When Joe and I got married, like most people who get married, we exchanged wedding bands. I don’t think we actually said anything when we gave each other our rings during our wedding, but when I perform a wedding ceremony I usually invite the couple so say something like, “This ring is a sign of my unending love for you.” That commitment we made to each other was signified in this little piece of metal, and we’ve now been apart seven months, but I only have to look at my ring, or feel it on my finger to remember the commitment we’ve made to each other.
That’s just to one other person. God swept her rainbow across the sky with a promise to Noah, Noah’s family, all people, all animals, the earth, everything. And every time is appears, we can be reminded and tell the story of God’s love again, of God’s ‘unlimited patience and forbearance.’
My first year in Seattle, Joe and I went to the Sasquatch music festival at the Gorge Amphitheater. The weather was insane. I mean really insane: hot, cold, hail, rain, blazing sun, wind. There might even have been funnel clouds poking down out of the sky. I found a Seattle PI article that said. “It was as if a scowling Zeus, the weather god, were hurling lightning and flinging hail at hapless concertgoers.” While we were watching the performer Matishayu a giant rainbow broke out on the sky. It was one of those really bright ones that just makes everything stop and the Gorge is gorgeous to begin with, but add those low hanging clouds and the sun breaking through, and everything is land and sky and the brilliance of the rainbow. Wow.
Now, let me tell you about this Matisyahu. He is an orthodox Jewish (white) rapper and reggae artist, who can beat-box like nobody’s business and who weaves themes from his faith into his music. He stopped his set when that rainbow came out and he remembered God’s covenant to tens of thousands of gathered hippies and hipsters and we were rapt. He told that story and everyone listened – and they should because the promise is for them – for all of us. God’s signature, clear as anything right there in the sky over the Gorge.
God entered into a covenant relationship with humanity, with the earth and with all of creation. If that was, as Brueggeman says, an intensity of the commitment that God has to creation, then with Jesus, God intensifies the commitment still further. Jesus was a renewal of the covenant promise. Here, God says, I’ll remind you. It seems like we need to have this conversation again. Let’s turn it up a notch. I place myself in him. Listen to him, the one I love, the one who brings me joy. He has a message for you and it is Good News. A new version of the Bible that I’ve been using lately is the Common English Bible. In Mark 1:15, this translation reads, “Now is the time! Here comes God’s kingdom! Change your hearts and lives and trust this good news!”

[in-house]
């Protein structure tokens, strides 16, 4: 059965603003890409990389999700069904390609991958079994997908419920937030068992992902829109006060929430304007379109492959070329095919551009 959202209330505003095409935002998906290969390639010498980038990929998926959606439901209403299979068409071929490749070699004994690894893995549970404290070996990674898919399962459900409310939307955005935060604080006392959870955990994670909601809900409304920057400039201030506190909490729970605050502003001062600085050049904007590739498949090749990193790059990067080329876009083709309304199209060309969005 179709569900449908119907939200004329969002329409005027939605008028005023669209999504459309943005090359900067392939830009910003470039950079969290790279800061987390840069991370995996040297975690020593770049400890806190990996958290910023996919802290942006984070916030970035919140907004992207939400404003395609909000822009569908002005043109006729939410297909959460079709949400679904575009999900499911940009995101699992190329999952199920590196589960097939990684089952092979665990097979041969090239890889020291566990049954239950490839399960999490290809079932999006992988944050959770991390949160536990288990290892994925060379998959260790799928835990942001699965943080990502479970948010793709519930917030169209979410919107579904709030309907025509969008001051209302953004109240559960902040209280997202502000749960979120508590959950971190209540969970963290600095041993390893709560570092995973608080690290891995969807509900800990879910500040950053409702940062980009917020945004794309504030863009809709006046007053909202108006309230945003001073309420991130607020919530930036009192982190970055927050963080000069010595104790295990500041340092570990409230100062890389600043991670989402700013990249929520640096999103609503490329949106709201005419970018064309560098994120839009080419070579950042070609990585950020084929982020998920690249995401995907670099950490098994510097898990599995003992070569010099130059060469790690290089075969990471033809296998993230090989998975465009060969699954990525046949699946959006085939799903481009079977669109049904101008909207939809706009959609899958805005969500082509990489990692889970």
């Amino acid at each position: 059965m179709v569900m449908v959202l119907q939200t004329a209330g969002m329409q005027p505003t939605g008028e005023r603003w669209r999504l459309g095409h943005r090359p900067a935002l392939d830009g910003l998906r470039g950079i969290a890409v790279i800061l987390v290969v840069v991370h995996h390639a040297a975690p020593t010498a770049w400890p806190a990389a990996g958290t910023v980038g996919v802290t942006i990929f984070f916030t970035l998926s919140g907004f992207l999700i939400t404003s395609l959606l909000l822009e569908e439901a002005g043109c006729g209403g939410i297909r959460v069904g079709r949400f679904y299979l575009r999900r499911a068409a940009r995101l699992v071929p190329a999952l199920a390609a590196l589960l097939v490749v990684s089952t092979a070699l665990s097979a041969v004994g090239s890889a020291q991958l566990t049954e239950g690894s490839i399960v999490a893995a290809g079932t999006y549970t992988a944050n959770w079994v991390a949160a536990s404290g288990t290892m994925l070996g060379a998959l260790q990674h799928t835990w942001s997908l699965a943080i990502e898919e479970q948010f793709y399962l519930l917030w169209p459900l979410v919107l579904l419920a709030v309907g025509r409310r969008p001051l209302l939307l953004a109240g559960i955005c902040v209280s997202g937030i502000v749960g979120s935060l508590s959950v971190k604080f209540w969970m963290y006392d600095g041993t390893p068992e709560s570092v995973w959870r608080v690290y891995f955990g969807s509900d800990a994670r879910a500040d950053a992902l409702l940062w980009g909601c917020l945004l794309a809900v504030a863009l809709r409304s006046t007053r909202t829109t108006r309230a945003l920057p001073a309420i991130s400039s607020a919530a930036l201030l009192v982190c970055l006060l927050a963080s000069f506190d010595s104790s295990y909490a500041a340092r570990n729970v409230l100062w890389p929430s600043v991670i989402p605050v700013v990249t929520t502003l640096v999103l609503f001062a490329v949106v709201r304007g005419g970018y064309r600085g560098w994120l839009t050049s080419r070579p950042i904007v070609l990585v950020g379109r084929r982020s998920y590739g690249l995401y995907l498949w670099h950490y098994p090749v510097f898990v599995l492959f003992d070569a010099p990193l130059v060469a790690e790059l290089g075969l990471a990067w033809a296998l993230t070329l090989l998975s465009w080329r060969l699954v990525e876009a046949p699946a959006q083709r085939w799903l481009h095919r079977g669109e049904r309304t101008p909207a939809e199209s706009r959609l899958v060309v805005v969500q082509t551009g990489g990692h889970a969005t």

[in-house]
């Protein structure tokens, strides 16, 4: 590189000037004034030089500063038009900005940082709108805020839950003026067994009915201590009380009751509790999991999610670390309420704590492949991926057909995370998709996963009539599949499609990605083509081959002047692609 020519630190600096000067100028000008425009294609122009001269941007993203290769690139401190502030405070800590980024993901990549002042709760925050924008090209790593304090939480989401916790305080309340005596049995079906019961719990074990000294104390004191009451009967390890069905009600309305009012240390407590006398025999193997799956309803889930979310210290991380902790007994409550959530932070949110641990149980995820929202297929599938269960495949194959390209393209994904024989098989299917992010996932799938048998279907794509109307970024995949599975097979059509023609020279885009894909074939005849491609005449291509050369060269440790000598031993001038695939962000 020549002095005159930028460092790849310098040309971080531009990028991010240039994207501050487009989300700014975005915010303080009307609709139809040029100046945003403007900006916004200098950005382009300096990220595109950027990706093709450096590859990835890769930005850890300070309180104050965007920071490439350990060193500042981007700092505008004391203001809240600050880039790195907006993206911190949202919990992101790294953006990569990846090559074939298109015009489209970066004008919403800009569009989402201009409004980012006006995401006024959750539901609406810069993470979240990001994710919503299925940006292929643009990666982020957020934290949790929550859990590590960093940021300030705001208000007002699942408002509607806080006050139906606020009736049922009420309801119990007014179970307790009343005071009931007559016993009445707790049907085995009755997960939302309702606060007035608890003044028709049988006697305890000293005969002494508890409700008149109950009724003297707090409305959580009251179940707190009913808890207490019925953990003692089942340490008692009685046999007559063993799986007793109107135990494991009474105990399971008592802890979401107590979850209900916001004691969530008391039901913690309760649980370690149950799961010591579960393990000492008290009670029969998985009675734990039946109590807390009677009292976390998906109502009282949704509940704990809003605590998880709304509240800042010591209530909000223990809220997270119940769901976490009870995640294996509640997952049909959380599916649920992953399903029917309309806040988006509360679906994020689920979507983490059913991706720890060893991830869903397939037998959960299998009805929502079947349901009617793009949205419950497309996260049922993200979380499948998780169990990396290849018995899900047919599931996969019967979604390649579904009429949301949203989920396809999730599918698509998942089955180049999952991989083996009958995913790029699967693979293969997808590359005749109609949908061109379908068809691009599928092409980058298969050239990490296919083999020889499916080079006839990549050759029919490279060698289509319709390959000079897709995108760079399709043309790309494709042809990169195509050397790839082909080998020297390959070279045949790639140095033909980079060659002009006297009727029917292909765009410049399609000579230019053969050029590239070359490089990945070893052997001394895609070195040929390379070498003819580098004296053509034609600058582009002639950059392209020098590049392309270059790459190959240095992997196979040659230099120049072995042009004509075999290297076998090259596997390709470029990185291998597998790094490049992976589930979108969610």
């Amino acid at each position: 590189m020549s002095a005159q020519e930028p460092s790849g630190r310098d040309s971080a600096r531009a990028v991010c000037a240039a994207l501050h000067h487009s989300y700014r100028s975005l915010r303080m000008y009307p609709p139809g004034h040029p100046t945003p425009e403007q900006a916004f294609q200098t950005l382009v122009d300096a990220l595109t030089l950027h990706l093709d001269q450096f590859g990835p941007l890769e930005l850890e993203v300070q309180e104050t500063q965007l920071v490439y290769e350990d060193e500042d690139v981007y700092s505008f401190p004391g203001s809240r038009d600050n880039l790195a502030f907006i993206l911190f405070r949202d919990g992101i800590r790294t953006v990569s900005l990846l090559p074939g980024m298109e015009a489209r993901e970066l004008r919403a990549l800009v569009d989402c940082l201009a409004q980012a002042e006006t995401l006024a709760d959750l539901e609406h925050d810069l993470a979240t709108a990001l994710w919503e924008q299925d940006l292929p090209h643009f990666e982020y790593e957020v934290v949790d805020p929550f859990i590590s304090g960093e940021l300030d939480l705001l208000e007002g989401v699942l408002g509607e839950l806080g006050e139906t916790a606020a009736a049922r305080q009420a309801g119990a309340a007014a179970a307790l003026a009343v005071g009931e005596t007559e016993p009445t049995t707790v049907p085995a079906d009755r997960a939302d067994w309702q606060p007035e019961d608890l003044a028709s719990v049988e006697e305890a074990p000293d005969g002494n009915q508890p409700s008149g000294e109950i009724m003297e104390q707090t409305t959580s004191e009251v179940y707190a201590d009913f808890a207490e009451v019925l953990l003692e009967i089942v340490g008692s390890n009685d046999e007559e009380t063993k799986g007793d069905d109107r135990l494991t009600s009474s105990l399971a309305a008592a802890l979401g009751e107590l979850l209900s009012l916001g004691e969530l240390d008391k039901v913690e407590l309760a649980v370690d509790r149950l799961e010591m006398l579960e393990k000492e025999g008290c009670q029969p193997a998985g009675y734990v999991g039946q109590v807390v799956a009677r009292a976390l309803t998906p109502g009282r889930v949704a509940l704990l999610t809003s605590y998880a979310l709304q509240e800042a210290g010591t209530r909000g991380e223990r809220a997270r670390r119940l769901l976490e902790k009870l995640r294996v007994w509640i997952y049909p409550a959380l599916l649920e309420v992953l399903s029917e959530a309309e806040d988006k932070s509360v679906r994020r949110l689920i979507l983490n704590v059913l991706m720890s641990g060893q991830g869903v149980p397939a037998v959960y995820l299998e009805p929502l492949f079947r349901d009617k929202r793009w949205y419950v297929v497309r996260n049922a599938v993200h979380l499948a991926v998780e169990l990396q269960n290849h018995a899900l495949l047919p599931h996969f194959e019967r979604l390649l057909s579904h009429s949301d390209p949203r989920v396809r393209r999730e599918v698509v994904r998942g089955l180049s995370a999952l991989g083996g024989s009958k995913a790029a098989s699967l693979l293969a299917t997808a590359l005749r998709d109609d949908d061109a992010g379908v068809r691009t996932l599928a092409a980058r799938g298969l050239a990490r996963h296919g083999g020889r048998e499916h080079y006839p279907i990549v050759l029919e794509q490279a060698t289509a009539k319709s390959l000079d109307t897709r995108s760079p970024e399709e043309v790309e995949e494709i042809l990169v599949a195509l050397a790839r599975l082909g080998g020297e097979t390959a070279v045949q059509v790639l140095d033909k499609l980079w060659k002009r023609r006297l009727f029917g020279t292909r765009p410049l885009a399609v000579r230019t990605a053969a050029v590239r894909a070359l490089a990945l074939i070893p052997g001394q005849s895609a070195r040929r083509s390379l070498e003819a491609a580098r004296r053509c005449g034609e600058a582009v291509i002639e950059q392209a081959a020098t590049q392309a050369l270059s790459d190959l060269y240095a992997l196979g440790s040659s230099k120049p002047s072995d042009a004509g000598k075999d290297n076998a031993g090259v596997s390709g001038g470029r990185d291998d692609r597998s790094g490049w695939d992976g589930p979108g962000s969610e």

“Live the covenant life. Trust it. Trust me!” God is not bent on destruction but connection – connection to humanity and to creation. And that good news was there all along, there before Jesus and embodied in him.
And so, in the midst of the world in which we live, full as it is with the flood of war and destruction and disaster, we begin Lent with hope and a promise. My Lenten commitment is going to be to personal connections to the people in my life and the joy of creativity. As Matisyahu says in his recent song “One Day,” “keep on movin’ though the waters stay ragin’.” God’s movement is for us, what is our movement for God?
The theme for this season, as we read it above me, is “Where do I sign?” The hymn ‘The love of God’ sings ‘The love of God is greater far/than tongue or pen can ever tell” and later, “To write the love of God above/ Would drain the ocean dry;/Nor could the scroll contain the whole,/ Though stretched from sky to sky.” The rainbow stretched across the sky cannot contain God’s love but it is a sign of it. God has signed on with humanity an everlasting commitment. Lent is a time when we think about the kinds of commitments we make to God. Many people make a specific commitment to a spiritual practice during Lent, but maybe that’s asking too much. Maybe this moment will be a time for you to become more mindful of God’s presence, maybe it will be a time to renew the covenant you made at your baptism, maybe it will be a simple commitment to accept the promise that God has made to you.
If you would like to ‘sign on’ to accepting God’s promise to you or if you want to mark a promise to God and self for the Lenten season, I invite to you sign your name on the wall here. There are markers. Children, too. If you can write your name and want to say yes to God’s love for you, come on up. This is as close as we will ever get to an alter call in this congregation. We are always being asked to sign up for, sign onto or sign for things but how many of those petitions or contacts or mailing lists promise unlimited patience and unconditional acceptance. Song 81 in Sing the Journey is a simple melody inviting God to set her seal upon our hearts. We’ll sing that together in repetition and as we do, you are invited. Come write your name with God’s!